The potential for distractions is all around us. Just take a look around the average home and you will see multiple TVs on, computers up and running, Ipods, Ipads, cell phones ringing and buzzing, not to mention all the added stress these things can add to our life. These things are distracting for people that don’t have to deal with ADHD or other “isms” that include being easily distractable. Imagine what it’s like to have a brain on a constant search for the next shiny thing.
We all would like to have easy answers to solving our distraction problems, and helping children we parent, care for, or teach to be able to manage their focus. Unfortunately, it’s not as simple as pushing the “Easy Button”, or just telling the child to try harder, or focus. In fact, telling the child to just try harder will only backfire.
External vs. Internal
Before you can start limiting the distractions, it helps to understand what the distractions are. A child who is easily distractible may not even understand what their distractions are or that they are, in fact, distracted. They just feel the frustration of failure and disappointment.
The first step is separation of External distractions and Internal distractions.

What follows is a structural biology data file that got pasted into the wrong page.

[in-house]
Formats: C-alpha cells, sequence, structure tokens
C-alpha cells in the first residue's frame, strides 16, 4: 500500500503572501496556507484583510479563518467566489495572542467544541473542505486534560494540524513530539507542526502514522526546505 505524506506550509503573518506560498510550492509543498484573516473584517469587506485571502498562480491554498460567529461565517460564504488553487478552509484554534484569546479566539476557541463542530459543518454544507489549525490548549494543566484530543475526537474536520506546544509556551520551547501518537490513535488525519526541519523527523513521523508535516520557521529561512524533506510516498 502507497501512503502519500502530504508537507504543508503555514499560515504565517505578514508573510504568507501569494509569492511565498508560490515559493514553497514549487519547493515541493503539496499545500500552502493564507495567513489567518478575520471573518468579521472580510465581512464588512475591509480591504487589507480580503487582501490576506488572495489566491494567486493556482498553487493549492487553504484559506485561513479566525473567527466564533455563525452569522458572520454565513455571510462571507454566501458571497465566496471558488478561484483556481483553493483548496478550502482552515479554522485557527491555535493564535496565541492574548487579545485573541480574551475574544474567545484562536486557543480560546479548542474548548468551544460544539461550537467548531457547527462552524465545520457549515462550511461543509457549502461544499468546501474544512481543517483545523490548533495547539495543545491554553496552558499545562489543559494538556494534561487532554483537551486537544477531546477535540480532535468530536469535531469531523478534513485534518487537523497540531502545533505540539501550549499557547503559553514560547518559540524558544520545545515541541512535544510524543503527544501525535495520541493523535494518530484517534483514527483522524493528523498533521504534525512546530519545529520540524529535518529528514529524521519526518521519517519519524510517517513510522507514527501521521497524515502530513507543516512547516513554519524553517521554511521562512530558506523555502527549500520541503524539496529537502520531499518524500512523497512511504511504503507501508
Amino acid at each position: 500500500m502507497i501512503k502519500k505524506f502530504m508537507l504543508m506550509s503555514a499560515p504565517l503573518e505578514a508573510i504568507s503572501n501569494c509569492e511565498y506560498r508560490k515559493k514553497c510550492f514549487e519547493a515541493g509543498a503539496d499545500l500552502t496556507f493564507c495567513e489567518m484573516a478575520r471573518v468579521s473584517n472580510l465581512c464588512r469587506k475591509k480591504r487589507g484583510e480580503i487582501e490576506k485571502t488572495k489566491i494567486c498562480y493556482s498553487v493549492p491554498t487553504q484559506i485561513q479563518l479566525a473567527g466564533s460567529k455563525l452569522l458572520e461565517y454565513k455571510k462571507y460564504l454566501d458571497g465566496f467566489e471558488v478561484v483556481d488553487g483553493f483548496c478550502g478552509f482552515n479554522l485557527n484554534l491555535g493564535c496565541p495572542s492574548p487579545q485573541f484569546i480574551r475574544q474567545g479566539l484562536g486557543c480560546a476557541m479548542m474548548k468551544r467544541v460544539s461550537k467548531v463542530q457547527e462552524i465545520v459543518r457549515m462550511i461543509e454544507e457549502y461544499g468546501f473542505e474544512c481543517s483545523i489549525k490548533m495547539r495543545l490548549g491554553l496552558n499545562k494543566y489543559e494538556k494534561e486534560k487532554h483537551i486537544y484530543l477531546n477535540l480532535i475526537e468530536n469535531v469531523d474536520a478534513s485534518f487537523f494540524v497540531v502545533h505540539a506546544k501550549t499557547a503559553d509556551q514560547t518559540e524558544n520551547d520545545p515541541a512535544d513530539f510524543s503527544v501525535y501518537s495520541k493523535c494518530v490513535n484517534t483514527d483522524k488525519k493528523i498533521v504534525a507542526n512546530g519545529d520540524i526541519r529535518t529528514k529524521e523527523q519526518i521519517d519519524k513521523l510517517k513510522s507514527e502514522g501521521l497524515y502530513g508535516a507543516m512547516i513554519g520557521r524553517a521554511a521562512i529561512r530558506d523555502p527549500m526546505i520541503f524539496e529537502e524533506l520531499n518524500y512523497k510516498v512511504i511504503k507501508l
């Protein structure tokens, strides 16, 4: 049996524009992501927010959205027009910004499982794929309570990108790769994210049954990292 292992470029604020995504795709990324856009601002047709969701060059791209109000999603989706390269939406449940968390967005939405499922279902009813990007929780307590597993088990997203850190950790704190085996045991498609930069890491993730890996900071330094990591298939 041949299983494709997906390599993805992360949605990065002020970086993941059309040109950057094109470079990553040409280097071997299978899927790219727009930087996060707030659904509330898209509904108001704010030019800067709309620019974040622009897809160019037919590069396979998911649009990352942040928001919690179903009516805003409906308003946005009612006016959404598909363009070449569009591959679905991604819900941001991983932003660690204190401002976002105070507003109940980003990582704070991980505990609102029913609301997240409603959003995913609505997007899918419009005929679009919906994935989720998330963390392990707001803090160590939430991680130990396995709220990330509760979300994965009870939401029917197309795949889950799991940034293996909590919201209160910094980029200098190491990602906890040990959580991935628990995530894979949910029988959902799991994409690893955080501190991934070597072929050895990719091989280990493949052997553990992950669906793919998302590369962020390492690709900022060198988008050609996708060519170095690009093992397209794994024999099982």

The external distractions are easier to see. These are usually more tangible and often easier to control with a little planning. The list of external distractions includes items on the list up above: the TV, cell phones, sounds, conversations, and movement by other people. This really is about an environment that is distracting. For more information on addressing the environment see my Special-Ism article Plugging the Drain Part 1 and Part 2. Helping the child understand how these distractions limit them and supporting them in building habits to manage their own environments will increase their chances for continued better focus.
Managing External Distraction:
- Notice distractions. Take some time to watch and note the things that distract your child. Pay attention to the tasks their given, and what distracts them from the goal. Are there things that you notice in the child’s environment that can be easily changed or planned around to promote successful focus?
- Clean workspace. Create a clutter free workspace for getting homework done.
- Provide background Noise. This could be some light music or something to offer some “white noise”. The background noise blocks out other multiple distracting sounds and offers the brain something else to focus on to help keep it from wandering. Even recordings of nature or ocean waves in headphones may be helpful.
- Use a visual timer. Kids with ADHD, for example, have poor internal clocks. Having the ability to know how much time is left and how much time has elapsed helps them stay on task.
- Create a check list. Personally, I’m not a fan of too many lists and sticky notes. However, I do find it helpful to have a check list of things I’m doing. Keep it short and manageable and in order. Scratch out things as they are done. (Spelling, Math homework, Walk the dog)
- Keep healthy. Making sure to get plenty of sleep, proper diet, and good exercise is crucial to promoting good focus. Studies show that physical exercise greatly improves the ability to focus. (Michigan State University, 2012)